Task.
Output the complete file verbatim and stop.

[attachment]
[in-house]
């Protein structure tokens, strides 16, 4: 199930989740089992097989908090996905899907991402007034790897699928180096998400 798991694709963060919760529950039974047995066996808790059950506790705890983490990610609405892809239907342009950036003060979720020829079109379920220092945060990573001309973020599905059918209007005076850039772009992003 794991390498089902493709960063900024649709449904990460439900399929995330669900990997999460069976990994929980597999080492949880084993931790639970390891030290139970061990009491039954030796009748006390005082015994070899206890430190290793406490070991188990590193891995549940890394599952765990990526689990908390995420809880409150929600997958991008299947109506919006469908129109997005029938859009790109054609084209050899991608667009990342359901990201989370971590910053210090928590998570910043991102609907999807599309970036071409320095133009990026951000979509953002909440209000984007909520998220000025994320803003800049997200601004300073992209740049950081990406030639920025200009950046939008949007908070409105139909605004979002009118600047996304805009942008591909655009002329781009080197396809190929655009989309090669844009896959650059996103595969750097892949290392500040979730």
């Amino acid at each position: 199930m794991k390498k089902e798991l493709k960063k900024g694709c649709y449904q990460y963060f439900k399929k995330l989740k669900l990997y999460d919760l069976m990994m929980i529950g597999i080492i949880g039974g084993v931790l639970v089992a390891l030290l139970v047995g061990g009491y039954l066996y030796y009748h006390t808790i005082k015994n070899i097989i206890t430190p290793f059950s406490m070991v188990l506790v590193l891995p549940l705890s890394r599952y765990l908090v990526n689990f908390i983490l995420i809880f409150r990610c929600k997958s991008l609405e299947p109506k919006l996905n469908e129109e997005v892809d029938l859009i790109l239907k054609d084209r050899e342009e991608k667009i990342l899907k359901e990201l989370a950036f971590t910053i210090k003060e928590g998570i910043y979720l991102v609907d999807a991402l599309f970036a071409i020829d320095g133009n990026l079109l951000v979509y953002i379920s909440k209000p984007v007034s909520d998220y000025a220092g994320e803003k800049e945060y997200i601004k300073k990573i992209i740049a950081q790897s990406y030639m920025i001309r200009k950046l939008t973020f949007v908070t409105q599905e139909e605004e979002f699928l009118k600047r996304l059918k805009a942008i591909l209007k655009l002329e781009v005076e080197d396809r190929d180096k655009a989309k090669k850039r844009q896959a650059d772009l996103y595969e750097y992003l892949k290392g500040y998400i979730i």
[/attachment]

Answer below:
[in-house]
């Protein structure tokens, strides 16, 4: 199930989740089992097989908090996905899907991402007034790897699928180096998400 798991694709963060919760529950039974047995066996808790059950506790705890983490990610609405892809239907342009950036003060979720020829079109379920220092945060990573001309973020599905059918209007005076850039772009992003 794991390498089902493709960063900024649709449904990460439900399929995330669900990997999460069976990994929980597999080492949880084993931790639970390891030290139970061990009491039954030796009748006390005082015994070899206890430190290793406490070991188990590193891995549940890394599952765990990526689990908390995420809880409150929600997958991008299947109506919006469908129109997005029938859009790109054609084209050899991608667009990342359901990201989370971590910053210090928590998570910043991102609907999807599309970036071409320095133009990026951000979509953002909440209000984007909520998220000025994320803003800049997200601004300073992209740049950081990406030639920025200009950046939008949007908070409105139909605004979002009118600047996304805009942008591909655009002329781009080197396809190929655009989309090669844009896959650059996103595969750097892949290392500040979730």
């Amino acid at each position: 199930m794991k390498k089902e798991l493709k960063k900024g694709c649709y449904q990460y963060f439900k399929k995330l989740k669900l990997y999460d919760l069976m990994m929980i529950g597999i080492i949880g039974g084993v931790l639970v089992a390891l030290l139970v047995g061990g009491y039954l066996y030796y009748h006390t808790i005082k015994n070899i097989i206890t430190p290793f059950s406490m070991v188990l506790v590193l891995p549940l705890s890394r599952y765990l908090v990526n689990f908390i983490l995420i809880f409150r990610c929600k997958s991008l609405e299947p109506k919006l996905n469908e129109e997005v892809d029938l859009i790109l239907k054609d084209r050899e342009e991608k667009i990342l899907k359901e990201l989370a950036f971590t910053i210090k003060e928590g998570i910043y979720l991102v609907d999807a991402l599309f970036a071409i020829d320095g133009n990026l079109l951000v979509y953002i379920s909440k209000p984007v007034s909520d998220y000025a220092g994320e803003k800049e945060y997200i601004k300073k990573i992209i740049a950081q790897s990406y030639m920025i001309r200009k950046l939008t973020f949007v908070t409105q599905e139909e605004e979002f699928l009118k600047r996304l059918k805009a942008i591909l209007k655009l002329e781009v005076e080197d396809r190929d180096k655009a989309k090669k850039r844009q896959a650059d772009l996103y595969e750097y992003l892949k290392g500040y998400i979730i």